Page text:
“Labyrinth of Lies” (“Im Labyrinth des Schweigens”)
In 1958, the Second World War had been over for thirteen years and the Federal Republic of Germany was not only recovering but was booming. It seems that there were no more Nazis and no one had ever heard of the death and concentration camps. However, that all changed when journalist Thomas Gnielka (André Szymanski) recognized, in the person of a teacher, the former commander of the Auschwitz concentration camp. Johann Radmann (Alexander Fehling), a young prosecutor, decided to investigate this.
Now almost 70 years after the end of war, the poisoning of German society by Nazism remains an understandably troubling subject for Germans to address and acknowledge openly. Director Giulio Ricciarelli’s debut feature “Labyrinth Of Lies” looks at how a society that was supposedly and rightfully ashamed of its horrible transgressions went too far in burying its shame and this allowed the guilty to escape punishment for their crimes.
In the immediate years after the end of the war, the German establishment worked to erase the grim specter of the past that hovered over the country. Very few people (especially the young) were aware of the scope of the Final Solution and the reality of the concentration camps. Radmann learned that an Auschwitz SS guard was working as a schoolteacher and this was forbidden under German law. His immediate superior wants nothing to do with pursuing the man, and when Radmann informs the Ministry of Education of the teacher’s past, they take no action to remove him from his position.
However, Radmann refused to let the Nazi dark past of those who had not been punished to stay secret and with the help and support of the Attorney General of the German Republic, began a search for the both powerful and humble former Nazis who suffered no consequences for their actions. Radmann was dissuaded by many individuals and organizations and these included the U.S. Military.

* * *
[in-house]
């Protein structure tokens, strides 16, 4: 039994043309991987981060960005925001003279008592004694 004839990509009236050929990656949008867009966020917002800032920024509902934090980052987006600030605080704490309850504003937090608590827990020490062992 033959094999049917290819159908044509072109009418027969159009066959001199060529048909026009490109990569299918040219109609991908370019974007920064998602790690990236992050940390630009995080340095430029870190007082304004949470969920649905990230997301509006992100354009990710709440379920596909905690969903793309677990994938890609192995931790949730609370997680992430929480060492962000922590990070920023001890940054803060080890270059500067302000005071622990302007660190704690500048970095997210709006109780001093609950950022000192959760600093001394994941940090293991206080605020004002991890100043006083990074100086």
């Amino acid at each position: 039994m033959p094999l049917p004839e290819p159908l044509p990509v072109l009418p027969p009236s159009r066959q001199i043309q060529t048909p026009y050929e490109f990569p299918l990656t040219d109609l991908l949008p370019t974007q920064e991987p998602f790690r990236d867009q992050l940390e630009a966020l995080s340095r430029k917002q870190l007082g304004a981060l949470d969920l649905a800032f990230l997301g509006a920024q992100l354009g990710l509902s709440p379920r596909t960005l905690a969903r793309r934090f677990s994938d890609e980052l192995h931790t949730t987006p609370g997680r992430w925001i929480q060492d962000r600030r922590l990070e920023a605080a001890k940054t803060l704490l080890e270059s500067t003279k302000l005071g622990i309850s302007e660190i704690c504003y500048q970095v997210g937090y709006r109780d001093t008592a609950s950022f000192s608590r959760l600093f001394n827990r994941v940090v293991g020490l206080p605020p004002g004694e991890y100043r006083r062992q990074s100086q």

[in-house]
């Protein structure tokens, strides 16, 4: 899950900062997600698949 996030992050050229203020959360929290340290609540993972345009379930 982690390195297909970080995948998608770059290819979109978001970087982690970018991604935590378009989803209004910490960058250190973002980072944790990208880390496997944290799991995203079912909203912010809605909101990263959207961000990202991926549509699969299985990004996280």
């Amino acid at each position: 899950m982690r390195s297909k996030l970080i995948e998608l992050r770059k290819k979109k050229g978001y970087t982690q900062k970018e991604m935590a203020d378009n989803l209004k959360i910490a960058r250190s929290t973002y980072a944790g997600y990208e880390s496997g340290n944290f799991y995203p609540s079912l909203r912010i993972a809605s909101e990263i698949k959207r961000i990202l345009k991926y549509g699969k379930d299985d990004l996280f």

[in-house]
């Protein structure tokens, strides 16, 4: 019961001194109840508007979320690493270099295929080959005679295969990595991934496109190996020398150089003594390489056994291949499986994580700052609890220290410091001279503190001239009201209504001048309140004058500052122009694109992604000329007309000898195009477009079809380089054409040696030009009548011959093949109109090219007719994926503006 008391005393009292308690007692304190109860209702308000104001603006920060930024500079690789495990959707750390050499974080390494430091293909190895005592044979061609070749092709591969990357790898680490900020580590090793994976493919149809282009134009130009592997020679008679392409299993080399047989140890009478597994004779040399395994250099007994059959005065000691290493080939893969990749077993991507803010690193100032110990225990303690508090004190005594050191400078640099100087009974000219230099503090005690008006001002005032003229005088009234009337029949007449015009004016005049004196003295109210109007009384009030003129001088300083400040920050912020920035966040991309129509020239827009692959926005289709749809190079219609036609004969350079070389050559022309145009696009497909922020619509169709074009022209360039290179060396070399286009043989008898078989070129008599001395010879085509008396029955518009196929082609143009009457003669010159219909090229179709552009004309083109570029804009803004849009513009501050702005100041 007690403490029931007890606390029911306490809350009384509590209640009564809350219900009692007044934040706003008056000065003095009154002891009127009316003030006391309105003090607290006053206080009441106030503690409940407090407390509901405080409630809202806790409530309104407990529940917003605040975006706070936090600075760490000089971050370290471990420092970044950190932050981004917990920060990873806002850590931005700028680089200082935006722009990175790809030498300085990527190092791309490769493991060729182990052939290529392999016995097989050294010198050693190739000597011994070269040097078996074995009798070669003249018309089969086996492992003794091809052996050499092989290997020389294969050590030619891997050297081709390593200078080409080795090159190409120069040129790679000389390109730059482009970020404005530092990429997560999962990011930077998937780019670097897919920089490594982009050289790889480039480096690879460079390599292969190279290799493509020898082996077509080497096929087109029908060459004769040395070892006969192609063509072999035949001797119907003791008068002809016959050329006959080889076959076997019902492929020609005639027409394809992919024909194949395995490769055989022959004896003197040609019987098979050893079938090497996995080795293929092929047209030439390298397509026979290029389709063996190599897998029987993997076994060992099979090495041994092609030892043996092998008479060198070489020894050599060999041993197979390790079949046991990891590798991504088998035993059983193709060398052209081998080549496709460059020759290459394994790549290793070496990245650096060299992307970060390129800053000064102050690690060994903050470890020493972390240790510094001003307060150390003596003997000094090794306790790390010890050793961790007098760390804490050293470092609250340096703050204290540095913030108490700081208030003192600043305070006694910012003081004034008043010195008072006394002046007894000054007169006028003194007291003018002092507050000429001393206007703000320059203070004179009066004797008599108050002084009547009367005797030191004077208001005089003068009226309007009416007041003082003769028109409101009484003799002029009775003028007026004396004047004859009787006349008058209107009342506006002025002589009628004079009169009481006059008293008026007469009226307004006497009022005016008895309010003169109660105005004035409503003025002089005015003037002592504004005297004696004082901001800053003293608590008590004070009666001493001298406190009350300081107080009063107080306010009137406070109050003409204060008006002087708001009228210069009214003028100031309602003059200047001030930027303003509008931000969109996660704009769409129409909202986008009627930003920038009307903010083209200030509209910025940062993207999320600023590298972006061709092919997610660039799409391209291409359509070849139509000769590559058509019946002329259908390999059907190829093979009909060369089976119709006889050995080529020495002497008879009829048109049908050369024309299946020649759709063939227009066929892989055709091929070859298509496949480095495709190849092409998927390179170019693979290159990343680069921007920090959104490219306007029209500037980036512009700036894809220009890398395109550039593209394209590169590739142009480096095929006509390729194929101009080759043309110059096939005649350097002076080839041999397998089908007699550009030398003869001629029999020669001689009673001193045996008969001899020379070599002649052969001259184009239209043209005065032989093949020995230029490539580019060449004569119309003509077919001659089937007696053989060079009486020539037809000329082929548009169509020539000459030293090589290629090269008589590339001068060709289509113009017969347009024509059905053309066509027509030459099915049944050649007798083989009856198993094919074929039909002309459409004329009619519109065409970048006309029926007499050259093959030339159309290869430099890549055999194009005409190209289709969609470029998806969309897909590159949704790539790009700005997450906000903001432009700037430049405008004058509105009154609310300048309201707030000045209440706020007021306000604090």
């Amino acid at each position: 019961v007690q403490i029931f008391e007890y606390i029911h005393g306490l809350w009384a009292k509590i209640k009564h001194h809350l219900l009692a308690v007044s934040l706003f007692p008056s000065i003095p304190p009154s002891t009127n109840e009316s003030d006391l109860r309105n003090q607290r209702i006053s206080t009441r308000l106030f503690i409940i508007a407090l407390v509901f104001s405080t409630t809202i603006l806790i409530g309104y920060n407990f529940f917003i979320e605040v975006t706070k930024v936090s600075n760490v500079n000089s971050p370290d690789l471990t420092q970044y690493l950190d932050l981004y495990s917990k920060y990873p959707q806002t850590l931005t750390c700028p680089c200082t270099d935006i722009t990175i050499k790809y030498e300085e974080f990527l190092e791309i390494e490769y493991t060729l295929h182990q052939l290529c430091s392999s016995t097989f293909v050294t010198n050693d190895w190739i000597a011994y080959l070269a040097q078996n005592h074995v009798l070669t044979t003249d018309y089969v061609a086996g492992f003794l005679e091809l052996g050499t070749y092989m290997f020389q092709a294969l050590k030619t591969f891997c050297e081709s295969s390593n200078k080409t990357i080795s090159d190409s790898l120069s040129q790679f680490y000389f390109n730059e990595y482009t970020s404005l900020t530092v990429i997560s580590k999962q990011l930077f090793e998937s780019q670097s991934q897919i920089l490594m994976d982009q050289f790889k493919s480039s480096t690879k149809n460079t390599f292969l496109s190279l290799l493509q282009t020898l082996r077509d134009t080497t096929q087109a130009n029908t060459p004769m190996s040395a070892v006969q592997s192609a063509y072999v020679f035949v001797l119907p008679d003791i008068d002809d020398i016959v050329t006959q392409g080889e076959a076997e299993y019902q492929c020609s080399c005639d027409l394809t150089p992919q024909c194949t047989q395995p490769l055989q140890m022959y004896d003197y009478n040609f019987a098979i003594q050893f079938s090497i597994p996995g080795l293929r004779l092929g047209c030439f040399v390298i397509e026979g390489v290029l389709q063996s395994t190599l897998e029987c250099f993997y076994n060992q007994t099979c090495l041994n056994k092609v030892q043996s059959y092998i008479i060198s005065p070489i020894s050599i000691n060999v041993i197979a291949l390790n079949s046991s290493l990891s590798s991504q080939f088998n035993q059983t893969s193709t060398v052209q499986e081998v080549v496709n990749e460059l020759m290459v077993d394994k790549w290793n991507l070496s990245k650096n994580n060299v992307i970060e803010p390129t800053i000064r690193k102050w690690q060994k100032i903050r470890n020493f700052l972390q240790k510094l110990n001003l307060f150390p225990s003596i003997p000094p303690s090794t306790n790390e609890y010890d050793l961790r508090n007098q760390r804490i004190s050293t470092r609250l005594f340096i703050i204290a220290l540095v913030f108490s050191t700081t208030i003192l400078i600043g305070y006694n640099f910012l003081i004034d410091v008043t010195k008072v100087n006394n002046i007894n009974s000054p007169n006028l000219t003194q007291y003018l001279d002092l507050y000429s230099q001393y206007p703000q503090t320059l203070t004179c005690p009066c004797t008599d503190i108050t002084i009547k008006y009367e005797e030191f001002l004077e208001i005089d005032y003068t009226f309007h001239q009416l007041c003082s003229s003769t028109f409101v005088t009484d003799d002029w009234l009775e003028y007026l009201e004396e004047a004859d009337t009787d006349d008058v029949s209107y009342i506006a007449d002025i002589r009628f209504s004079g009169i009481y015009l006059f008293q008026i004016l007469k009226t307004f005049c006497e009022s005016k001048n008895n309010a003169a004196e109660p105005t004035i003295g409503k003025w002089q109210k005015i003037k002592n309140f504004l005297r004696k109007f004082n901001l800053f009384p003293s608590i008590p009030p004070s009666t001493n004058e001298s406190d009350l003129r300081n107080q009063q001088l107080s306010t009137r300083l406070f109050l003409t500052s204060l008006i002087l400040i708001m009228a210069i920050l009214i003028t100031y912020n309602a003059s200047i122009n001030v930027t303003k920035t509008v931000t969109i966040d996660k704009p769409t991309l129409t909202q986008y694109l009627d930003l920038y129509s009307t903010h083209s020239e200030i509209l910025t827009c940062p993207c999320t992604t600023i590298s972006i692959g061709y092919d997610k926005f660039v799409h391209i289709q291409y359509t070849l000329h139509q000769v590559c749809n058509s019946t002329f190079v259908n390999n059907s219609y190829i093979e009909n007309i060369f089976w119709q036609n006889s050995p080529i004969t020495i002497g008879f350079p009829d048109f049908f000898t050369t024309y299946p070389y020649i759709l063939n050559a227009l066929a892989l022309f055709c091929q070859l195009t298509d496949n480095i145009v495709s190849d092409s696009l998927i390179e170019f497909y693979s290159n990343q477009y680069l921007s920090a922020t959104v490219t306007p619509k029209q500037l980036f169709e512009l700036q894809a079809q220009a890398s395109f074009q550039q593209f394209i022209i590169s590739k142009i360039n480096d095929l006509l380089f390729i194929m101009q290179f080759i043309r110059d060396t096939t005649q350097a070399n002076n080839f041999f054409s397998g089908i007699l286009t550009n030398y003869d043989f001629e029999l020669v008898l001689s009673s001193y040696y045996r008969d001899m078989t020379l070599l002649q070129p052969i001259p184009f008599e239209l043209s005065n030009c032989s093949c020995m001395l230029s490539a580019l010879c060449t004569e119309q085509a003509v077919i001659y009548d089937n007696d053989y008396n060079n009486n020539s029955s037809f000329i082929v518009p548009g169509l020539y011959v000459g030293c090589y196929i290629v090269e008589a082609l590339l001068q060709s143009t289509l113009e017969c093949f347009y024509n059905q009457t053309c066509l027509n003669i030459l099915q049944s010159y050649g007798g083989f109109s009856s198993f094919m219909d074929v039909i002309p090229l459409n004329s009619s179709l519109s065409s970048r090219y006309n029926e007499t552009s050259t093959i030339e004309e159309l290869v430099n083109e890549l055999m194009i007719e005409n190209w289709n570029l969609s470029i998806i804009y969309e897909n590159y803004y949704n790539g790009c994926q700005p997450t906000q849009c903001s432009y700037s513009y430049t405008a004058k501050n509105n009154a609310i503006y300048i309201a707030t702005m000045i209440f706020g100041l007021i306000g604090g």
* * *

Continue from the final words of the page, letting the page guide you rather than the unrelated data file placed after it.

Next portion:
I understand that the character of Radmann is a fictional composite of three prosecutors who participated in the Auschwitz trials. Prosecutor General Fritz Bauer (Gert Voss) was well aware of the Nazi plague, and he encouraged his young associate to pursue the matter. Working with Gnielka and concentration camp survivor Simon Kirsch (Johannes Krisch), Johann is shocked and stunned when he learns the vast dimensions of the Nazis’ machinery of extermination at Auschwitz and that many of those who ran the camp had comfortable careers in public service.
As he went through the chaotic records of 600,000 individuals stored at the U.S. Army Document Center, Radmann discovered that thousands of former Nazis had returned to their pre-war lives with no problems. He was aided by the testimony of Auschwitz survivors, his endearing and principled secretary Schmittchen (Hansi Jochmann), and a fellow prosecutor, who initially ridiculed Johann about the project.
One of the film’s most powerful moments is when Auschwitz survivors entered Radmann’s office, one after the other, to provide testimony. There are no words in the sequence— just a series of headshots of people with resolute, determined expressions and horror stories to recount. Schmittchen cannot contain her grief and shock.
In the beginning, Johann was exclusively focused on capturing Dr. Josef Mengele at the expense of lesser targets. After discovering that his girl friend Marlene’s father was a Nazi, Johann began to wonder about his own now-deceased father whom he had idolized and still idealizes. One of his superiors asked him if it was his goal to show that every young man in Germany was to wonder whether his father was a murderer.
“Labyrinth of Lies” very successfully dramatizes the events leading up to hearings that helped illuminate the truth about the death camps and had a strong impact in particular on a younger generation of Germans.
While the political aspects of the movie work well but unfortunately the more personal stuff doesn’t. The movie would have been so much more effective without it. Fehling does a fine job and he gives a brilliant performance. The rest of the cast is good as well.